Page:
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"The rules are the same for everybody..." - Sweetenham



 
 
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  #21  
Old April 22nd 04, 08:50 PM
gmail
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Default "The rules are the same for everybody..." - Sweetenham

Martin W. Smith wrote in message . ..


In this case, the sole purpose of the race was to see who could do the
best time.


If that were the case they would have let him go again.

And again, and again and again, until he had managed to get through
the first part of race correctly.

However, the rules for the Olympics will not be like that, and so, as
with most countries, the Australian Trials ape the event for which
they are a selection. As Thorpe was unable to start correctly in a
situation which was only supposed to mimic the real thing, any
decision to place him in the event regardless of his failure to
qualify at the trial not only smells bad to swimmers, but also may
look bad on television in front of millions.

Fish rot starting at the head.
  #22  
Old April 22nd 04, 11:30 PM
Colin Priest
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Default "The rules are the same for everybody..." - Sweetenham


"Count Scrofula" wrote in message
...
snip
changed the rules. why is it so difficult for you, fran and the other
aussie apologists to see the morally bankrupt nature of the changing of

the
rules all in the name of trying to get a gold?

snip

Funny that comment comes from someone who doesn't care what the rules
actually say.

And no rules have been changed. At present Craig Stevens is still the 2nd
swimmer in the 400m.


  #23  
Old April 23rd 04, 05:08 AM
Fran
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Default "The rules are the same for everybody..." - Sweetenham

(gmail) wrote in message . com...
Martin W. Smith wrote in message . ..


In this case, the sole purpose of the race was to see who could do the
best time.


If that were the case they would have let him go again.

And again, and again and again, until he had managed to get through
the first part of race correctly.

However, the rules for the Olympics will not be like that, and so, as
with most countries, the Australian Trials ape the event for which
they are a selection. As Thorpe was unable to start correctly in a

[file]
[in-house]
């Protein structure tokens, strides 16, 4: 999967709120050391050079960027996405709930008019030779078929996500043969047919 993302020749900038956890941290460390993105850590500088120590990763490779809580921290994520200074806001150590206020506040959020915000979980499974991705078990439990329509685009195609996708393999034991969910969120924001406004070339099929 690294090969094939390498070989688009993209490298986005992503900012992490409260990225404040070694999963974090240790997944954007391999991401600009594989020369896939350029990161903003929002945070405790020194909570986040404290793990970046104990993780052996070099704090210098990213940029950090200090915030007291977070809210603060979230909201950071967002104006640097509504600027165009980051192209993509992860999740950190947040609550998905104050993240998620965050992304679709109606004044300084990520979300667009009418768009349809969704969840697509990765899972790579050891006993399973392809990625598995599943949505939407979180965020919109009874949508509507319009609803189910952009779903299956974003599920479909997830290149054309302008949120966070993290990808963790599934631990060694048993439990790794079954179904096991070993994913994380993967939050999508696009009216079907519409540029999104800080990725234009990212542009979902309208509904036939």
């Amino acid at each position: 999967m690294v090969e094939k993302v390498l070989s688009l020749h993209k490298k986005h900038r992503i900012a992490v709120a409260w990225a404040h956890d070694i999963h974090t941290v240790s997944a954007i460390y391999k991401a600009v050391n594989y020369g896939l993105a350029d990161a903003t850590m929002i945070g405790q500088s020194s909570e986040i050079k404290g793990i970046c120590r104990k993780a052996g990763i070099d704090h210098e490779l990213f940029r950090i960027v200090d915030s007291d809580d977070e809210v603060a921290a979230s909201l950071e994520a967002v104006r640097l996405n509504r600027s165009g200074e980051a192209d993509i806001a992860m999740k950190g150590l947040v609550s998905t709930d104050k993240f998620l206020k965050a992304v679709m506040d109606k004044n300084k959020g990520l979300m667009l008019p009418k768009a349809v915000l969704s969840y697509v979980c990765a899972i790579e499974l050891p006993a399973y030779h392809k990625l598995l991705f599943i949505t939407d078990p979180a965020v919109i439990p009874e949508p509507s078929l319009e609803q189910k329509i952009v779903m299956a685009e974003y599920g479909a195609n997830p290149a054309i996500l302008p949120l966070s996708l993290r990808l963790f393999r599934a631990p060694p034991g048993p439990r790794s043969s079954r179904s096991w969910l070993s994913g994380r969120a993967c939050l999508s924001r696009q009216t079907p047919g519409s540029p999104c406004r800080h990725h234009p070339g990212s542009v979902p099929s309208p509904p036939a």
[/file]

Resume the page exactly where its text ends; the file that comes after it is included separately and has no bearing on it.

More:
situation which was only supposed to mimic the real thing, any
decision to place him in the event regardless of his failure to
qualify at the trial not only smells bad to swimmers, but also may
look bad on television in front of millions.


On this logic, perhaps Thorpe should be withdrawn from all events
involving that style of entry into the pool. Better safe than sorry!

The trials "ape" the event principally by discovering how quickly each
swimmer can swim the relevant distance using the relevant stroke. That
is the main thing qualifying swimmers, and the main "unknown". Every
swimmer is assumed to be capable of correctly entering the pool,
because they almost always do. And when they don't, unlike the time
they put in, which is likely to be quite close to what one can
anticipate, it's an anomaly. You don't pick teams on the basis of
anomalies, if you want to perform optimally.

What "looks bad on television in front of millions" are events where
the best practitioners of the skills are excluded. This is sometimes
unavoidable -- injury or illness, some grievous offence like doping or
a criminal act -- but it always lowers the status of the contest. When
some Olympic official gets up in front of millions and says "these
were the best games ever" he doesn't want people snorting derisively
into their beer.


Fish rot starting at the head.


On that I agree. The heads of Australian Swimming should accept
responsibility for this cock up and resign.

FRAN
  #24  
Old April 23rd 04, 06:22 AM
Martin W. Smith